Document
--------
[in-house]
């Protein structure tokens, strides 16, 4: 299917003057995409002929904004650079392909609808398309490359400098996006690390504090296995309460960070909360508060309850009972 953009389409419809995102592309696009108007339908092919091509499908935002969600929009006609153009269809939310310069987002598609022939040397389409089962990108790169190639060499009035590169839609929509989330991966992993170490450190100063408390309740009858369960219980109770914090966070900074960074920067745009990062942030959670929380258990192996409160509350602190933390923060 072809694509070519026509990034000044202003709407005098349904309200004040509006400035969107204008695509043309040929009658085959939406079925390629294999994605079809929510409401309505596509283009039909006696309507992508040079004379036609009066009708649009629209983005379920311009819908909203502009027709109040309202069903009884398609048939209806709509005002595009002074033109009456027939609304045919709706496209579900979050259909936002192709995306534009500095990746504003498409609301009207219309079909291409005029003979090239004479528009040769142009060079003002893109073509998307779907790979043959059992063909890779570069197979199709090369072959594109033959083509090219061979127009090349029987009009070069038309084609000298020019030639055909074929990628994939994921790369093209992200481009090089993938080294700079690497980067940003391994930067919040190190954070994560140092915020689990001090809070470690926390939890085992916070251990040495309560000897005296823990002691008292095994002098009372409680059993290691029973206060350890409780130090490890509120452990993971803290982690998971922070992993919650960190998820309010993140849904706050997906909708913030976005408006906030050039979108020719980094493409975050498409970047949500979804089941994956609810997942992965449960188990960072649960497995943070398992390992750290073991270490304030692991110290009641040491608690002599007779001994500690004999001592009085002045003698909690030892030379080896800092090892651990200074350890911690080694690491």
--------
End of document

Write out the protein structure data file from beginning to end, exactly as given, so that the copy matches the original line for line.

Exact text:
[in-house]
């Protein structure tokens, strides 16, 4: 299917003057995409002929904004650079392909609808398309490359400098996006690390504090296995309460960070909360508060309850009972 953009389409419809995102592309696009108007339908092919091509499908935002969600929009006609153009269809939310310069987002598609022939040397389409089962990108790169190639060499009035590169839609929509989330991966992993170490450190100063408390309740009858369960219980109770914090966070900074960074920067745009990062942030959670929380258990192996409160509350602190933390923060 072809694509070519026509990034000044202003709407005098349904309200004040509006400035969107204008695509043309040929009658085959939406079925390629294999994605079809929510409401309505596509283009039909006696309507992508040079004379036609009066009708649009629209983005379920311009819908909203502009027709109040309202069903009884398609048939209806709509005002595009002074033109009456027939609304045919709706496209579900979050259909936002192709995306534009500095990746504003498409609301009207219309079909291409005029003979090239004479528009040769142009060079003002893109073509998307779907790979043959059992063909890779570069197979199709090369072959594109033959083509090219061979127009090349029987009009070069038309084609000298020019030639055909074929990628994939994921790369093209992200481009090089993938080294700079690497980067940003391994930067919040190190954070994560140092915020689990001090809070470690926390939890085992916070251990040495309560000897005296823990002691008292095994002098009372409680059993290691029973206060350890409780130090490890509120452990993971803290982690998971922070992993919650960190998820309010993140849904706050997906909708913030976005408006906030050039979108020719980094493409975050498409970047949500979804089941994956609810997942992965449960188990960072649960497995943070398992390992750290073991270490304030692991110290009641040491608690002599007779001994500690004999001592009085002045003698909690030892030379080896800092090892651990200074350890911690080694690491």